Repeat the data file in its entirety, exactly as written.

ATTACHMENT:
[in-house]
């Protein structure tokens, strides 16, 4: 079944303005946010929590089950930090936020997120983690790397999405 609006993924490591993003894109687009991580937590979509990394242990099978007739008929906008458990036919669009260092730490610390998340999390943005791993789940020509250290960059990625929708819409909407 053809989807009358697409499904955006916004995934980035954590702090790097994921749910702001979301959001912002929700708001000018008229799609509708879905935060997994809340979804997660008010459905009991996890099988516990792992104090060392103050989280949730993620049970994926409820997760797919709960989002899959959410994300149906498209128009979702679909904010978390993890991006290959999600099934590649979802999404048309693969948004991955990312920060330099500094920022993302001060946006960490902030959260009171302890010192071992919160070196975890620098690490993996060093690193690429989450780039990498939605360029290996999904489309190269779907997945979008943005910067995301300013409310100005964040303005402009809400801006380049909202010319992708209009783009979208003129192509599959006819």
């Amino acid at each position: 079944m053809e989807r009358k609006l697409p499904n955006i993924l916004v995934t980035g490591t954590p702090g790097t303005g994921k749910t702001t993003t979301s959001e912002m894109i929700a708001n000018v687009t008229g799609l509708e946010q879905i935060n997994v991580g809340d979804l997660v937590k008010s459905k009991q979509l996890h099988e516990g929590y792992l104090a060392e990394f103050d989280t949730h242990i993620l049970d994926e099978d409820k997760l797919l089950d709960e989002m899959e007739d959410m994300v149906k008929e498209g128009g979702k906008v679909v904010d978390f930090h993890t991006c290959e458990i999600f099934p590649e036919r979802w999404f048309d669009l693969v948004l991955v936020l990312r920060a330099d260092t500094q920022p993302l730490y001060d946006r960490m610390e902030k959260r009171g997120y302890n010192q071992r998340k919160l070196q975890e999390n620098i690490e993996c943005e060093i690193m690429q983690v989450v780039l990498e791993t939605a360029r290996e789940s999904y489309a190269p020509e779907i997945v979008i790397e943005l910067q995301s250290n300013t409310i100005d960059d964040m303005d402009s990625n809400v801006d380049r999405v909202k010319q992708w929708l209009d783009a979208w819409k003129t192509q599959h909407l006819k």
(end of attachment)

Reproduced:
[in-house]
């Protein structure tokens, strides 16, 4: 079944303005946010929590089950930090936020997120983690790397999405 609006993924490591993003894109687009991580937590979509990394242990099978007739008929906008458990036919669009260092730490610390998340999390943005791993789940020509250290960059990625929708819409909407 053809989807009358697409499904955006916004995934980035954590702090790097994921749910702001979301959001912002929700708001000018008229799609509708879905935060997994809340979804997660008010459905009991996890099988516990792992104090060392103050989280949730993620049970994926409820997760797919709960989002899959959410994300149906498209128009979702679909904010978390993890991006290959999600099934590649979802999404048309693969948004991955990312920060330099500094920022993302001060946006960490902030959260009171302890010192071992919160070196975890620098690490993996060093690193690429989450780039990498939605360029290996999904489309190269779907997945979008943005910067995301300013409310100005964040303005402009809400801006380049909202010319992708209009783009979208003129192509599959006819």
């Amino acid at each position: 079944m053809e989807r009358k609006l697409p499904n955006i993924l916004v995934t980035g490591t954590p702090g790097t303005g994921k749910t702001t993003t979301s959001e912002m894109i929700a708001n000018v687009t008229g799609l509708e946010q879905i935060n997994v991580g809340d979804l997660v937590k008010s459905k009991q979509l996890h099988e516990g929590y792992l104090a060392e990394f103050d989280t949730h242990i993620l049970d994926e099978d409820k997760l797919l089950d709960e989002m899959e007739d959410m994300v149906k008929e498209g128009g979702k906008v679909v904010d978390f930090h993890t991006c290959e458990i999600f099934p590649e036919r979802w999404f048309d669009l693969v948004l991955v936020l990312r920060a330099d260092t500094q920022p993302l730490y001060d946006r960490m610390e902030k959260r009171g997120y302890n010192q071992r998340k919160l070196q975890e999390n620098i690490e993996c943005e060093i690193m690429q983690v989450v780039l990498e791993t939605a360029r290996e789940s999904y489309a190269p020509e779907i997945v979008i790397e943005l910067q995301s250290n300013t409310i100005d960059d964040m303005d402009s990625n809400v801006d380049r999405v909202k010319q992708w929708l209009d783009a979208w819409k003129t192509q599959h909407l006819k």